Harris MA, Thompson CM, Wolf JC, Fedorov Y, Hixon JG, Proctor DM, Suh M, Haws LC. 2012. Assessment of genotoxic potential of Cr(VI) in the intestine via in vivo intestinal micronucleus assay and in vitro high content analysis in differentiated and undifferentiated caco-2. Presented at the Society of Toxicology’s 51st Annual Meeting, March 11-15, San Francisco, CA.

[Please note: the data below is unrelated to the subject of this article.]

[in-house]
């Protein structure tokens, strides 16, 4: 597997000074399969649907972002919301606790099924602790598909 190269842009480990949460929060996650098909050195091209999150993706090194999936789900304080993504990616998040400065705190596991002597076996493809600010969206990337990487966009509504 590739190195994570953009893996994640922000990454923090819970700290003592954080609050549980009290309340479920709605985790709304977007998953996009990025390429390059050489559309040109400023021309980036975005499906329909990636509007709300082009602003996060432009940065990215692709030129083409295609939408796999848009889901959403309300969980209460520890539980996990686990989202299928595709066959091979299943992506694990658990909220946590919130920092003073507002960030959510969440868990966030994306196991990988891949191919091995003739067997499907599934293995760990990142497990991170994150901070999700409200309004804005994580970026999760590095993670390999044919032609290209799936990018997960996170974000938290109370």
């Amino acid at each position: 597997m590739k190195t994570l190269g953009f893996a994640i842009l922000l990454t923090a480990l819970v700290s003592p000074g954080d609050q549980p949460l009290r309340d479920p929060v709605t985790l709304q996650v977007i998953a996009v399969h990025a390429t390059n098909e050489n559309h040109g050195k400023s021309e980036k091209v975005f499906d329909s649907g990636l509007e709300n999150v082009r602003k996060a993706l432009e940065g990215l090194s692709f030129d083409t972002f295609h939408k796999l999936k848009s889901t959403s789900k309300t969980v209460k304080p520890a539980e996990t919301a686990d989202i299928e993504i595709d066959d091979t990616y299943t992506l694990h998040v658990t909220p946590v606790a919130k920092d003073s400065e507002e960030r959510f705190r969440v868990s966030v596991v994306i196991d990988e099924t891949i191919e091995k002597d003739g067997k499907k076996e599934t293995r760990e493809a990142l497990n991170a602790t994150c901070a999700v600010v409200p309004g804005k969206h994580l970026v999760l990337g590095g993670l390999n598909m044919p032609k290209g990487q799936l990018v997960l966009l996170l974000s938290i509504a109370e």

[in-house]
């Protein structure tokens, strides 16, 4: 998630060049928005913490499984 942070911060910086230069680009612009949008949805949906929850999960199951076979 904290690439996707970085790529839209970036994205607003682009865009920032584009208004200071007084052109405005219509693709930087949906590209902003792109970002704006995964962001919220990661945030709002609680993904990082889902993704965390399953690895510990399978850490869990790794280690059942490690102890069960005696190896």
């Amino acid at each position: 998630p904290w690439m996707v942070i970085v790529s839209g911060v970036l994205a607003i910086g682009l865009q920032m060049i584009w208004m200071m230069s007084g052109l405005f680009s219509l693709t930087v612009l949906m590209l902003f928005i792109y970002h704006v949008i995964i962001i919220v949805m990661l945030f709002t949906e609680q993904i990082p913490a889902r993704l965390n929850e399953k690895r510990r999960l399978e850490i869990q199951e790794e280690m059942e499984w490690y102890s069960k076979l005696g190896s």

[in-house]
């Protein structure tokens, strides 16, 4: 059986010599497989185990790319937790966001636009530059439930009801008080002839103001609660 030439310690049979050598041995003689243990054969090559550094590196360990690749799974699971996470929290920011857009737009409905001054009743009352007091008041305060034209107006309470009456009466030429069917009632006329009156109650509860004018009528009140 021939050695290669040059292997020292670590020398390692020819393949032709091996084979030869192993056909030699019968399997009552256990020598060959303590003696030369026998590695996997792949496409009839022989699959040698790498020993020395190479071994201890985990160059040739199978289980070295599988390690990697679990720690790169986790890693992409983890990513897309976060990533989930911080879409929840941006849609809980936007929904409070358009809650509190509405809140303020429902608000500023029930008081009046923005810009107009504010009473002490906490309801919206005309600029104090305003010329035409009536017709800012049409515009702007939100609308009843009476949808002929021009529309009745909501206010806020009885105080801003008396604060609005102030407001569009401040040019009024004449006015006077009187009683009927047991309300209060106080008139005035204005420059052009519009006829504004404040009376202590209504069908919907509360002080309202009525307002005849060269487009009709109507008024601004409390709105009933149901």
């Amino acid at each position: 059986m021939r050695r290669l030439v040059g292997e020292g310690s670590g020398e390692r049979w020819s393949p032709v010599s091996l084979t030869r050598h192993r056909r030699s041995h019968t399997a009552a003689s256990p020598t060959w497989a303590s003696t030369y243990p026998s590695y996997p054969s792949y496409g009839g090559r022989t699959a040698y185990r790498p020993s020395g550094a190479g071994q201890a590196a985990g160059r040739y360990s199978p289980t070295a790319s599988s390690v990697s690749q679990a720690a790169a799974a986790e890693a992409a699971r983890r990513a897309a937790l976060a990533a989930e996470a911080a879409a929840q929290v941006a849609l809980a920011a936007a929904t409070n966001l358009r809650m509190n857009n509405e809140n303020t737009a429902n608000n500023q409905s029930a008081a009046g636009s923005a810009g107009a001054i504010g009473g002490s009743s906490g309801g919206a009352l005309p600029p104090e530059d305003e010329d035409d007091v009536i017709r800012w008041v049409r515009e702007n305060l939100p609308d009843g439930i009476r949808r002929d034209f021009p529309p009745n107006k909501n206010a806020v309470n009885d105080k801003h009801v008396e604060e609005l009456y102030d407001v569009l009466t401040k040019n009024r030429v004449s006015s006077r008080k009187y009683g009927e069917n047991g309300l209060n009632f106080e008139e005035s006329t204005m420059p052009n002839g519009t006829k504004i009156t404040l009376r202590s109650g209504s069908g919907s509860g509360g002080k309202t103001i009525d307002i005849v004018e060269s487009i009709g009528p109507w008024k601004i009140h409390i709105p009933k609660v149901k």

Chronic exposure to high concentrations of hexavalent chromium [Cr(VI)], in the form of sodium dichromate dihydrate (SDD), in drinking water has been shown to induce intestinal tumors in mice. As a part of a larger study investigating the mode action (MOA) underlying these tumors, whole-genome microarray data were collected from the mouse duodenum after 7 days of exposure to 0.3-520 mg/L SDD in drinking water. Analysis of Cr(VI)-induced differential intestinal gene expression was conducted and compared to a set of genes previously analyzed for their ability to discriminate genotoxic and nongenotoxic carcinogens in rats following short term (≤14 days) exposure to 8 hepatocarcinogens. To allow for direct comparison between the two studies, significant ortholog gene changes from the rat studies were mapped to mouse data from the Cr(VI) study using HomoloGeneIDs. Genes from 7 categories (e.g. oxidative stress/DNA response, oxidative stress/protein damage response) were highlighted for potentially distinguishing between genotoxic and nongenotoxic carcinogens. There were 139 significantly altered rat genes among these 7 categories, of which 116 orthologs could be mapped to mouse gene expression in the 520 mg/L SDD treatment group. Principal components analysis of these orthologs reduced the dataset to 3 principal components, accounting for ~82% of the overall variance. Cluster analysis with the principal components indicated that the 4 genotoxic carcinogens clustered together, and apart from the 4 nongenotoxic carcinogens. When gene expression data for Cr(VI) was analyzed, it clustered closely with the nongenotoxic carcinogens. These findings, together with other results from our MOA studies, lend support to the hypothesis that Cr(VI) acts through a nonmutagenic MOA in the mouse small intestine.